The Peikko DELTABEAM system is an extremely effective solution to the challenge of achieving both long spans and a shallow depth. The triangular-section delta beam was originally developed for use with hollow core precast and has been adapted for mass timber.
The DELTABEAM is a flush steel beam, consisting of a tapered box with a wide bottom flange that serves as a seat. The webs of the box are perforated with large holes that allow the beam to fill with concrete from the topping. The concrete topping is fully composite, with both the deck and the steel beam contributing to the bending strength and stiffness of the overall system. Reinforcing steel may be placed inside the box, and made capable of sustaining load in the case of fire without the contribution of the bottom flange—so the bottom flange may not need to be fire protected.
This system is being used on 77 Wade Avenue, an eight-storey commercial office building designed by BNKC Architects with Blackwell Structural Engineers.
As mass timber matures, many proprietary and non-proprietary systems have shown up in the marketplace—and between writing and publishing this article, there will no doubt be a few more. Some will have legs and endure, while others will not. Many are composites, combining wood with steel and concrete to maximum benefit.
Cree by Rhomberg is one proprietary, modular system that has gained some traction in Europe. It consists of mass timber beams with a composite formed concrete deck, pre-manufactured in panels of 2.5 to 3 metres in width by one full bay long. At the exterior edges, the concrete is turned down to form an edge beam. The exterior may be supported on columns or modular wall panels. In the interior, the panels are supported on a steel box beam, with a wide bottom flange which acts as a seat.
When German architect and engineer Friederich Zollinger invented the lamella roof in the 1920s, it was to respond to a severe shortage of housing and building materials following the First World War. The system uses simple, standard segments of timber in a rhomboid pattern. The Zollinger Lamella is a reciprocal framing system, where the beams are oriented in the fashion of a diagrid. One of the great benefits of the Zollinger Lamella comes from the arched form of the roof. The system has benefits when on the flat as well. The high density of the lamella means that individual pieces can be made small and the deck panels may be made as thin as possible. Orienting the deck orthogonally on a diagrid of beams creates a very strong diaphragm, which is a benefit for resisting wind and seismic loads.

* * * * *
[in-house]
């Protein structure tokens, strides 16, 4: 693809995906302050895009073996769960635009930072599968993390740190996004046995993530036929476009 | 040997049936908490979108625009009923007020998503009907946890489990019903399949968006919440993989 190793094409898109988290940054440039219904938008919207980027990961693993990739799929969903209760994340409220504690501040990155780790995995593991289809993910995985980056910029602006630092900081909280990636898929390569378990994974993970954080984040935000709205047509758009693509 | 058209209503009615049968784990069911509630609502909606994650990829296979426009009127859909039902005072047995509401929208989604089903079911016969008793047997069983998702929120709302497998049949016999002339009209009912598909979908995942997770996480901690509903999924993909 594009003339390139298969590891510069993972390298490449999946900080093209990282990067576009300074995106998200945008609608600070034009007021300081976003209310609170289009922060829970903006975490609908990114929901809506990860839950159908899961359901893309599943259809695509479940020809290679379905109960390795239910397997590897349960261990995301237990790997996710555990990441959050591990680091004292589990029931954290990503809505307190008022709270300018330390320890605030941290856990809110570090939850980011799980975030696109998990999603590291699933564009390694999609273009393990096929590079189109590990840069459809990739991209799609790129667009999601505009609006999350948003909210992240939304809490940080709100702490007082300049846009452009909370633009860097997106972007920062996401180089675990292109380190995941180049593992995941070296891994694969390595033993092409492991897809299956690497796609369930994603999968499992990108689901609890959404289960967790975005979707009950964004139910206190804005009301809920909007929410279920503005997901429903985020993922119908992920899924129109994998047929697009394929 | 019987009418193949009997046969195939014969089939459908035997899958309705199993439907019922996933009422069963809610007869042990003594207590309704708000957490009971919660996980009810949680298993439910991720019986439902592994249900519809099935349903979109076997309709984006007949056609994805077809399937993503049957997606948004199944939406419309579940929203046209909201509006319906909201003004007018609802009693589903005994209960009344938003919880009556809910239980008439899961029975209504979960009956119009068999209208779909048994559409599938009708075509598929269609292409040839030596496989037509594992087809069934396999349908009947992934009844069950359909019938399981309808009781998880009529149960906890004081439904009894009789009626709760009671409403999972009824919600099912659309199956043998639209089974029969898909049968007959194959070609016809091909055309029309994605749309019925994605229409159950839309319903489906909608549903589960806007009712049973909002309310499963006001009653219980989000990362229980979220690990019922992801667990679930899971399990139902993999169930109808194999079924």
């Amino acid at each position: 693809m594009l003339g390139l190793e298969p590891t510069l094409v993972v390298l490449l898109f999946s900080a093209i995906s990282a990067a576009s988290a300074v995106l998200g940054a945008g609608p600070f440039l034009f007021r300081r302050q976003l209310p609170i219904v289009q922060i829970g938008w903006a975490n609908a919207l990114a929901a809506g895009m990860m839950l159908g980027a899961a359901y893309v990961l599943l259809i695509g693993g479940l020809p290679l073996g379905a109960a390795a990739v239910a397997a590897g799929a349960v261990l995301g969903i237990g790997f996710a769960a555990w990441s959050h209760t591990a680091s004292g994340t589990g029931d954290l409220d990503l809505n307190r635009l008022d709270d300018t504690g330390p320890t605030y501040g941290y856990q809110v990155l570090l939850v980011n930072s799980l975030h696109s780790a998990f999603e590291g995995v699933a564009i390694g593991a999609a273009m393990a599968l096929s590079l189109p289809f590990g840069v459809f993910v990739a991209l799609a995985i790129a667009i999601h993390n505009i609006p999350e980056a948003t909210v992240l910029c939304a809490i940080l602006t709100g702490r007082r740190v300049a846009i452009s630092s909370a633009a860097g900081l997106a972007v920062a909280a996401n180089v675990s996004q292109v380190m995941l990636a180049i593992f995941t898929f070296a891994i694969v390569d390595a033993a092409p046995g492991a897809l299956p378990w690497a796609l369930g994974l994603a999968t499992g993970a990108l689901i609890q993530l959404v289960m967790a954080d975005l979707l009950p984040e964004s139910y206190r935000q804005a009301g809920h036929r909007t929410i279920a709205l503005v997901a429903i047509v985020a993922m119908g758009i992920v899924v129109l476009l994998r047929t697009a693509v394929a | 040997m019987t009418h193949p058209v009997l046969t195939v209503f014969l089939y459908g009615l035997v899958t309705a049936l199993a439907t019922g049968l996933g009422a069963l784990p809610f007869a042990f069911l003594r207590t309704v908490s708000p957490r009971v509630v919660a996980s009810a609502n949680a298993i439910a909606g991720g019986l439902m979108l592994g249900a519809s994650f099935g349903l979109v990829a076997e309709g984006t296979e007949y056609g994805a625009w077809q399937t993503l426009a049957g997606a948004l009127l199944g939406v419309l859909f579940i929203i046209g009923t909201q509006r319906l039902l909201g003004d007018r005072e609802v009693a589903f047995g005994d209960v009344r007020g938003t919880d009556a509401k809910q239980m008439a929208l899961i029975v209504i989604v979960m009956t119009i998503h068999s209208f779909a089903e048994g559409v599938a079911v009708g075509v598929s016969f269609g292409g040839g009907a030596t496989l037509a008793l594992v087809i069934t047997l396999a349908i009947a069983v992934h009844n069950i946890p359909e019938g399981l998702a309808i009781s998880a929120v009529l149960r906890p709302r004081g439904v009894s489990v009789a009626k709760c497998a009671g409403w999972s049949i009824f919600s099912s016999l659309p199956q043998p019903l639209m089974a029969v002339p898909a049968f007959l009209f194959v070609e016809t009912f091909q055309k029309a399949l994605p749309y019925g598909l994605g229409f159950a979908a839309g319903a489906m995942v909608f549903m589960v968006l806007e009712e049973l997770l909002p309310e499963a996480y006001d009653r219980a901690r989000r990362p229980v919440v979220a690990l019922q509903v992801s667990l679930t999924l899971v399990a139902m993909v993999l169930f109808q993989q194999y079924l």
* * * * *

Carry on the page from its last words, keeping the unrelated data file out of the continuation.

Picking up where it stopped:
The triple beam system is one of a number of all-wood, shallow-beam systems. With a triple beam system, the middle beam is discontinuous, allowing the column to pass through to support the column above. This configuration prevents the problem of crushing perpendicular to the wood grain, and of large shrinkage perpendicular to the grain. The two side beams may be continuous past the column, adding significant strength and stiffness benefits.
By assembling the beam out of multiple pieces, a designer is able to push past the limiting width of 365 mm usually linked to glulam beams. While wide shallow beams are less efficient, there is a benefit from a fire perspective, as they present less surface relative to volume; in addition, the side beams provide fire protection to the connection of the middle beam. The savings in depth with this system can be critical as timber buildings get taller.
J. David Bowick is a principal with structural engineering firm Blackwell.